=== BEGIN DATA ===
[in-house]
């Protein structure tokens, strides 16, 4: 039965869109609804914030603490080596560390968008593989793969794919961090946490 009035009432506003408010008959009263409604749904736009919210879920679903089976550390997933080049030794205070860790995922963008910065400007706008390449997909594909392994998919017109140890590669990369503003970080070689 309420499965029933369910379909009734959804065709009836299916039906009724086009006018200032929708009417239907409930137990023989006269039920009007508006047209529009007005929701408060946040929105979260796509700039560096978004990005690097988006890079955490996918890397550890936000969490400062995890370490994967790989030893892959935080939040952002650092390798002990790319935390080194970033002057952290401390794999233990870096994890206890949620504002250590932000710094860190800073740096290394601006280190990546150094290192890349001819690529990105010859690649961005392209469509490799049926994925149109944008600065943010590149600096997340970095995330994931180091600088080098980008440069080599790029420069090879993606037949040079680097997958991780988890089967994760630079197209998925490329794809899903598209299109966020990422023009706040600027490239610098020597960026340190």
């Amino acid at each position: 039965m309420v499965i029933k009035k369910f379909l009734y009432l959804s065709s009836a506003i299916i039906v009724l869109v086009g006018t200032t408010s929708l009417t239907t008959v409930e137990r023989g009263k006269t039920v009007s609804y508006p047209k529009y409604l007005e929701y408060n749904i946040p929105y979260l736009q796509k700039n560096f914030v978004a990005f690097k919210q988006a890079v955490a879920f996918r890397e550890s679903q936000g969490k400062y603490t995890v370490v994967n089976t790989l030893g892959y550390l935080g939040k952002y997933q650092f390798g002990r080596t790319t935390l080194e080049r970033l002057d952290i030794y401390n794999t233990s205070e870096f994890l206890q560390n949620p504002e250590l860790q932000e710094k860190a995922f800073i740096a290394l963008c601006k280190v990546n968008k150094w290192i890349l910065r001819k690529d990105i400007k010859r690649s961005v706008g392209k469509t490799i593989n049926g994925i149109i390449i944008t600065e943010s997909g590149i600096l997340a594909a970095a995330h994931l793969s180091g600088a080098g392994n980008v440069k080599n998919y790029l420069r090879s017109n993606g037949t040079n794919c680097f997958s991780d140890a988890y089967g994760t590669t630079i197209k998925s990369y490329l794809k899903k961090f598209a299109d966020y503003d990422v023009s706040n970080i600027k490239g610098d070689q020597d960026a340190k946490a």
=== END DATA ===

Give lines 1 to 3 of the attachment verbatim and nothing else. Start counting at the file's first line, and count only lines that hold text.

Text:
[in-house]
């Protein structure tokens, strides 16, 4: 039965869109609804914030603490080596560390968008593989793969794919961090946490 009035009432506003408010008959009263409604749904736009919210879920679903089976550390997933080049030794205070860790995922963008910065400007706008390449997909594909392994998919017109140890590669990369503003970080070689 309420499965029933369910379909009734959804065709009836299916039906009724086009006018200032929708009417239907409930137990023989006269039920009007508006047209529009007005929701408060946040929105979260796509700039560096978004990005690097988006890079955490996918890397550890936000969490400062995890370490994967790989030893892959935080939040952002650092390798002990790319935390080194970033002057952290401390794999233990870096994890206890949620504002250590932000710094860190800073740096290394601006280190990546150094290192890349001819690529990105010859690649961005392209469509490799049926994925149109944008600065943010590149600096997340970095995330994931180091600088080098980008440069080599790029420069090879993606037949040079680097997958991780988890089967994760630079197209998925490329794809899903598209299109966020990422023009706040600027490239610098020597960026340190």
């Amino acid at each position: 039965m309420v499965i029933k009035k369910f379909l009734y009432l959804s065709s009836a506003i299916i039906v009724l869109v086009g006018t200032t408010s929708l009417t239907t008959v409930e137990r023989g009263k006269t039920v009007s609804y508006p047209k529009y409604l007005e929701y408060n749904i946040p929105y979260l736009q796509k700039n560096f914030v978004a990005f690097k919210q988006a890079v955490a879920f996918r890397e550890s679903q936000g969490k400062y603490t995890v370490v994967n089976t790989l030893g892959y550390l935080g939040k952002y997933q650092f390798g002990r080596t790319t935390l080194e080049r970033l002057d952290i030794y401390n794999t233990s205070e870096f994890l206890q560390n949620p504002e250590l860790q932000e710094k860190a995922f800073i740096a290394l963008c601006k280190v990546n968008k150094w290192i890349l910065r001819k690529d990105i400007k010859r690649s961005v706008g392209k469509t490799i593989n049926g994925i149109i390449i944008t600065e943010s997909g590149i600096l997340a594909a970095a995330h994931l793969s180091g600088a080098g392994n980008v440069k080599n998919y790029l420069r090879s017109n993606g037949t040079n794919c680097f997958s991780d140890a988890y089967g994760t590669t630079i197209k998925s990369y490329l794809k899903k961090f598209a299109d966020y503003d990422v023009s706040n970080i600027k490239g610098d070689q020597d960026a340190k946490a």